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Calgary Stampede seeks Archie McLean’s family

The Calgary Stampede centennial committee is looking for descendants of Archie McLean, who along with Pat Burns, George Lane and A.E. Cross helped fund the first Calgary Stampede in 1912. A ceremony is planned in July to honour the Big Four.

In true western style, the Calgary Stampede is trying to round up descendants of the men who helped found “the greatest show on earth.”
The Stampede centennial committee is racing a July 6 deadline to find family members of Archie McLean, who with Pat Burns, George Lane and A.E. Cross formed what became known as the Big Four.
“They gave Guy Weadick $25,000 apiece to put on the original Stampede,” centennial committee member Jim Barker said.
Guy Weadick, who was manager of the first Calgary Stampede in 1912, offered to repay the Big Four when the event showed a profit, but they told him to keep the money for the next Stampede.
The Stampede centennial committee wants to celebrate the people who got the event off to a great start, and is inviting descendants to the big party in July.
“We’re going to tell their story,” said Barker, who lives at Stavely. “We want people to know we haven’t forgotten about them.”
The Stampede centennial committee has located descendants of the other three men and is now desperate to locate McLean’s family members.
Archie McLean was born in 1860 at Aldborough, West Elgin, Ont. and at the age of 21 moved west to Manitoba where he got his first training in raising and handling livestock.
McLean in 1886 moved to Alberta where he hired out as a range rider.
“A few years as a cowboy and ranch foreman fitted him for the position of manager of the famous C.Y. Ranch, which was located near Taber,” The Macleod Gazette wrote Oct. 19, 1933. “He operated the big ranch for a number of years, and then, when wheat raising began in the south country on an extensive scale, the rich pasture lands of the old C.Y. Ranch were turned into grain fields.”
While raising cattle McLean formed the company Baker & McLean, which handled large shipments of Canadian export cattle.
McLean was elected in 1909 to the Alberta Legislature as an independent Liberal candidate in the Taber riding. McLean was re-elected in 1913 and 1917.
McLean in his first term served as provincial secretary to Premier A.L. Sifton and later became minister of municipal affairs.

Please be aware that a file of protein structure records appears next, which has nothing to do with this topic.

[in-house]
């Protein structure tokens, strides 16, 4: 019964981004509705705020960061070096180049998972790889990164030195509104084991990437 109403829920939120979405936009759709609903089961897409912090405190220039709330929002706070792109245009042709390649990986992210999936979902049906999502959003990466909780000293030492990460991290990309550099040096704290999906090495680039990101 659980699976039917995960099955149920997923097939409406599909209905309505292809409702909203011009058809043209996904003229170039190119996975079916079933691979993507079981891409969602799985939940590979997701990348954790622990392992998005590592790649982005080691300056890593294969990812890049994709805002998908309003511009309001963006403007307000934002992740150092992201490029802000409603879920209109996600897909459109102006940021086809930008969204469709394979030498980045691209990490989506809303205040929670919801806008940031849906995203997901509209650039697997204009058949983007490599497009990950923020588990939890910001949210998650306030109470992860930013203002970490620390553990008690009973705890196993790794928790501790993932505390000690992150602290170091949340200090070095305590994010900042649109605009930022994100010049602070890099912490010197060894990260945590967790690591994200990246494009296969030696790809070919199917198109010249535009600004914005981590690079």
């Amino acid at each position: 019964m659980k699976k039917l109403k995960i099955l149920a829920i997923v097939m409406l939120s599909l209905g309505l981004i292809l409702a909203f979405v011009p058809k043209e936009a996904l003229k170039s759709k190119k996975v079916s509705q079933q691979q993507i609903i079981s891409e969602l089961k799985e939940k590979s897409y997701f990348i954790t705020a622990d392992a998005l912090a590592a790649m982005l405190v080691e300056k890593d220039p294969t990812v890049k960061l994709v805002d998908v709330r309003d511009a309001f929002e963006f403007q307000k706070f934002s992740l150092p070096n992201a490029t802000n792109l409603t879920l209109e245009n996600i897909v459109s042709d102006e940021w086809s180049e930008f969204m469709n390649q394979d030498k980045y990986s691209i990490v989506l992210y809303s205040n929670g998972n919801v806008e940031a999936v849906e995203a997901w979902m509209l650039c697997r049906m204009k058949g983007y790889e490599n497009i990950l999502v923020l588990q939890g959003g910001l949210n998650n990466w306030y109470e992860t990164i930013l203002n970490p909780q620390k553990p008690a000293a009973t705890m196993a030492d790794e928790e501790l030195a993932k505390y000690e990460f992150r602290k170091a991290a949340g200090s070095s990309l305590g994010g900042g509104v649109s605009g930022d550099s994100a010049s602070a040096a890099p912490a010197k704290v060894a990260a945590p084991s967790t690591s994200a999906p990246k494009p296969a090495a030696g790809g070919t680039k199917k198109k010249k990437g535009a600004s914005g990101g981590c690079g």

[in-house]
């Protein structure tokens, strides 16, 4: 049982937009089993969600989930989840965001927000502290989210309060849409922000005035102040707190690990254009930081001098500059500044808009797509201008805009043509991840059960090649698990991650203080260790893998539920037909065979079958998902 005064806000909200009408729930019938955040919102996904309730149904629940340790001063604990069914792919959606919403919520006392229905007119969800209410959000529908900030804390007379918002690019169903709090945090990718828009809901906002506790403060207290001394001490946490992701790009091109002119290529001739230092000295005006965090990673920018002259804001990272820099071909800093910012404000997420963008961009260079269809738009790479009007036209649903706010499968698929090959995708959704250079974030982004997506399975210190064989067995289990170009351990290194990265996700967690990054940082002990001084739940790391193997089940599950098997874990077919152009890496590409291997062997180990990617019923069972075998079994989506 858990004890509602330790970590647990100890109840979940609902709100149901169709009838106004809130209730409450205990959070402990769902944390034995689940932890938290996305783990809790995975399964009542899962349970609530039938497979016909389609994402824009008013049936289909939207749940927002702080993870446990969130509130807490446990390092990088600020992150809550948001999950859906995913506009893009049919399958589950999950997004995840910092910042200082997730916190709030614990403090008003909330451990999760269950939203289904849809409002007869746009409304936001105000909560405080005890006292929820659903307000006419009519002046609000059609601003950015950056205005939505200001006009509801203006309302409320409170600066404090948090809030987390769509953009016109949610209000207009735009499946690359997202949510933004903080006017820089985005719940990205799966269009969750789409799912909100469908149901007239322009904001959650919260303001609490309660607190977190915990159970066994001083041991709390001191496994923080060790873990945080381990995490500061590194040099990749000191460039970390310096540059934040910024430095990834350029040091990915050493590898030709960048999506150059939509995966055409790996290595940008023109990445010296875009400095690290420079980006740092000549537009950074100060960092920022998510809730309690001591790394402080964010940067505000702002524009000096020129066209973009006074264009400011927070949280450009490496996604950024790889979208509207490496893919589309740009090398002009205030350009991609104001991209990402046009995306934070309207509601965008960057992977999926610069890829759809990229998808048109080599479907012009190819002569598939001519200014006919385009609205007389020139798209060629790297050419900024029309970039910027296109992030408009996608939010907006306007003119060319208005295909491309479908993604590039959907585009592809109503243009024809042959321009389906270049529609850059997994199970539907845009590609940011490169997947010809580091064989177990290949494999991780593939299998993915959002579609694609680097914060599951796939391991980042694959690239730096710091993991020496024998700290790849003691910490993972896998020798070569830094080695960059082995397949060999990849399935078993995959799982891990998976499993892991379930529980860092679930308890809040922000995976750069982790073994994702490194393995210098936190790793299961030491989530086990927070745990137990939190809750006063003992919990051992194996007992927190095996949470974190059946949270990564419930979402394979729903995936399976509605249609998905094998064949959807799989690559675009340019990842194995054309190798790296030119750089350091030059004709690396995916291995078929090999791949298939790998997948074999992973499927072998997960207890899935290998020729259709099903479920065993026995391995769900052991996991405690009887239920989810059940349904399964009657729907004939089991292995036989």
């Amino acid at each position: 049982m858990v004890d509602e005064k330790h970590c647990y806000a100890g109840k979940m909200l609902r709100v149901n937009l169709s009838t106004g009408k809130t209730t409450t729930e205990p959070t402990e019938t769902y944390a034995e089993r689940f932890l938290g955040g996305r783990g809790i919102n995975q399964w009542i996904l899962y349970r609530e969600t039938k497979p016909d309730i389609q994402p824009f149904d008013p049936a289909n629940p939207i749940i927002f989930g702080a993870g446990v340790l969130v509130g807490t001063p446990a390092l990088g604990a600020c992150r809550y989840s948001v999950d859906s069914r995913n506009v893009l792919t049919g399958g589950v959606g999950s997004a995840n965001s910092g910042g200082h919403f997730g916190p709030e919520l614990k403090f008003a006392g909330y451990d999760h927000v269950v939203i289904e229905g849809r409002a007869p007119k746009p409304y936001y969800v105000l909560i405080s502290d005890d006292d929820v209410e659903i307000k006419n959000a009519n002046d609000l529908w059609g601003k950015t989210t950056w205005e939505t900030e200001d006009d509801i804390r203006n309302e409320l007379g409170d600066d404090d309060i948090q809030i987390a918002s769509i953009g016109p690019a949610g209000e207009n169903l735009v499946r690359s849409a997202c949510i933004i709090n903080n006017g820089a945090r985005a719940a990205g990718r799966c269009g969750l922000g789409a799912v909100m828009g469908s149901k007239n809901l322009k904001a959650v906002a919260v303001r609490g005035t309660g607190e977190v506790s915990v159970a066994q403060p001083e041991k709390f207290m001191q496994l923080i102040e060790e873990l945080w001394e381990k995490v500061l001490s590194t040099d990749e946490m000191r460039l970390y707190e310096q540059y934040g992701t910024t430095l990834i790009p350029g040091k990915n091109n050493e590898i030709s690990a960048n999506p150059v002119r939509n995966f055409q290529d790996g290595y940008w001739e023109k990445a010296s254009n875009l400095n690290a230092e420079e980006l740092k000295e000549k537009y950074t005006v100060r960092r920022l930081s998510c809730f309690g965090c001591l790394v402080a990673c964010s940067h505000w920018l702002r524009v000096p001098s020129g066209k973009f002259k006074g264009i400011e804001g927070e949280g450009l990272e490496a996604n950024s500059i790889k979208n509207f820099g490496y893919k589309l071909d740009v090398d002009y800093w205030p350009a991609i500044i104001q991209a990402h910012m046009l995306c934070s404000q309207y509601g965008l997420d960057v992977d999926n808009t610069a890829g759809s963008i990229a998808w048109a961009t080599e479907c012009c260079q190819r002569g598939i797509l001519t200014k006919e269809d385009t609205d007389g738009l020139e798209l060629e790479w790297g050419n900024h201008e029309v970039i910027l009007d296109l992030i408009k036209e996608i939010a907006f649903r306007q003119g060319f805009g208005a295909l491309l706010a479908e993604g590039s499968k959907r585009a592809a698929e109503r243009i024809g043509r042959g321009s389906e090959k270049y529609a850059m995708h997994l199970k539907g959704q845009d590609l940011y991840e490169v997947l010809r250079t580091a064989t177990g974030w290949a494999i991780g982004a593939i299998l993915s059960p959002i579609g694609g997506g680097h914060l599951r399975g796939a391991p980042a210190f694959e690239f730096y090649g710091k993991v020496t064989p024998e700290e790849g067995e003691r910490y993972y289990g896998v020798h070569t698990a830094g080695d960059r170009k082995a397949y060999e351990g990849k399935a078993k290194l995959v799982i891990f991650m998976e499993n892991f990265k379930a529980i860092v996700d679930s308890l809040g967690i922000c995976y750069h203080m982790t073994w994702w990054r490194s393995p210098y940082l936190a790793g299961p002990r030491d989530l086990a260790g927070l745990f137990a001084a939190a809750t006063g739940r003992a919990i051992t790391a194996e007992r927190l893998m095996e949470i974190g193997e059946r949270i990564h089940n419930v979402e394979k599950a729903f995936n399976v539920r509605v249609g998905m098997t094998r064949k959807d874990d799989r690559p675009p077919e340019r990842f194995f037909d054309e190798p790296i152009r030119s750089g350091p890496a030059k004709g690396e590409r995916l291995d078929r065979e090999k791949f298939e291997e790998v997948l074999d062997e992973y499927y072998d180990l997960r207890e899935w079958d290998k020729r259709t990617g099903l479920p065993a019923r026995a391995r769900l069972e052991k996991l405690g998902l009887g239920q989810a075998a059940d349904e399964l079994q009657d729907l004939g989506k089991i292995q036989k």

McLean was appointed minister of public works by Premier Charles Stewart in 1917 and held that post until he retired in 1921. It was under McLean’s direction Alberta’s first system of main highways started.
After retiring from politics in 1921 McLean returned to ranching, securing a lease on the Peigan Reserve and stocking it with cattle.
In the 1930s McLean sold that operation and moved to Calgary, where he supervised the Namaka farm and other holdings of the estate of George Lane.
McLean married Margaret Duncan in 1903 and they had one son, Duncan, who worked with his father at the Peigan Reserve ranch and continued to ranch in the district.
Archie McLean died at the age of 73 at Macleod General Hospital on Oct. 19, 1933. The Macleod Gazette reported the funeral at St. Andrew’s Presbyterian Church was “probably the largest funeral ever known in southern Alberta.”
Archie McLean was predeceased by his brothers James and William, who both lived in the Pincher Creek area, as well as his sisters, Mrs. Colin McPherson of Ontario and Mrs. John McMurchie of Macleod.
Jim Baker is anxious to hear from McLean’s descendants.
“We’re having a big ceremony for them,” Baker said of plans to honour The Big Four. “Their representatives will have the opportunity to say something on their behalf.”
Any descendants of Archie McLean are asked to contact Jim Baker at 430-549-2477 or
“We are quickly running out of time,” Baker said.

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